It is still unknown if treatment for depression would change the likelihood of dementia. Regardless of the answer, depression should still be treated and the good news is that depression is treatable. To learn more about available treatment options, visit Overcoming Depression.

How to Decrease Memory Loss

Tuesday, May 08, 2012


Would you like to decrease memory loss? No doubt you would. Losing memory is sadly a product of aging, but studies show that there are two simple things you can do to lessen your odds of memory loss.

The Mayo Clinic released a study about how combining computer use and moderate exercise can lessen memory loss in older individuals. The key is to combine these two activities because you’re exercising both the mind and the body. Focusing on the 70 to 93 age group, the study showed that those who were not physically active and not active on the computer, 21.1% were cognitively normal while 37.6% showed signs of mild cognitive impairment. On the other hand, those who are moderately active and used the computer, 36% were normal and 18.3% had signs of mild cognitive impairment.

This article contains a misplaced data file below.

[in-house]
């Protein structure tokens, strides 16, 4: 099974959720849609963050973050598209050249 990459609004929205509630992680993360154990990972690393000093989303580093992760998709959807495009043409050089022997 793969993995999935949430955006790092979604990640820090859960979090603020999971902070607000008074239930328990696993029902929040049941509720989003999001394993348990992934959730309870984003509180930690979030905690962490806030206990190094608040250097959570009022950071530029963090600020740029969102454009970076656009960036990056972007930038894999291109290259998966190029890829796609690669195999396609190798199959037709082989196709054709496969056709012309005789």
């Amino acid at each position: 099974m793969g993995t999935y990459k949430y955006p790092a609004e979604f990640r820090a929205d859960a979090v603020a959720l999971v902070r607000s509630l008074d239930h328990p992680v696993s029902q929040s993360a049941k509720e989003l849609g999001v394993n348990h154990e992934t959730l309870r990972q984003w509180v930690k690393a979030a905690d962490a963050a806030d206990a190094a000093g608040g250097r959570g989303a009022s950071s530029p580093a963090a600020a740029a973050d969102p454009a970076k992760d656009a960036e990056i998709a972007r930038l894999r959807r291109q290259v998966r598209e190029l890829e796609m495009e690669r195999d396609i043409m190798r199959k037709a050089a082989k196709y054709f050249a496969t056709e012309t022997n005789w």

So, if you are interested in keeping your brain healthy, get active mentally and physically. It is important to note that being mentally active is not limited to computer use. Any activity that is mentally stimulating is beneficial for the brain. Choose physical and mental activities that you enjoy.

Take care of your brain. It is a valuable asset! For more information on the mind and body connection, visit Holistic Health.

Genetics and Environment Play a Part in Adoptive Child's Future

Monday, April 30, 2012


As a parent of adopted children, I am keenly interested in all issues facing adopted children and their parents. One issue that has recently surfaced is about the risk of drug abuse for adopted children. The Archives of General Psychiatry published a Swedish study about how genetics and environment are risk factors when it comes to addiction and adopted kids.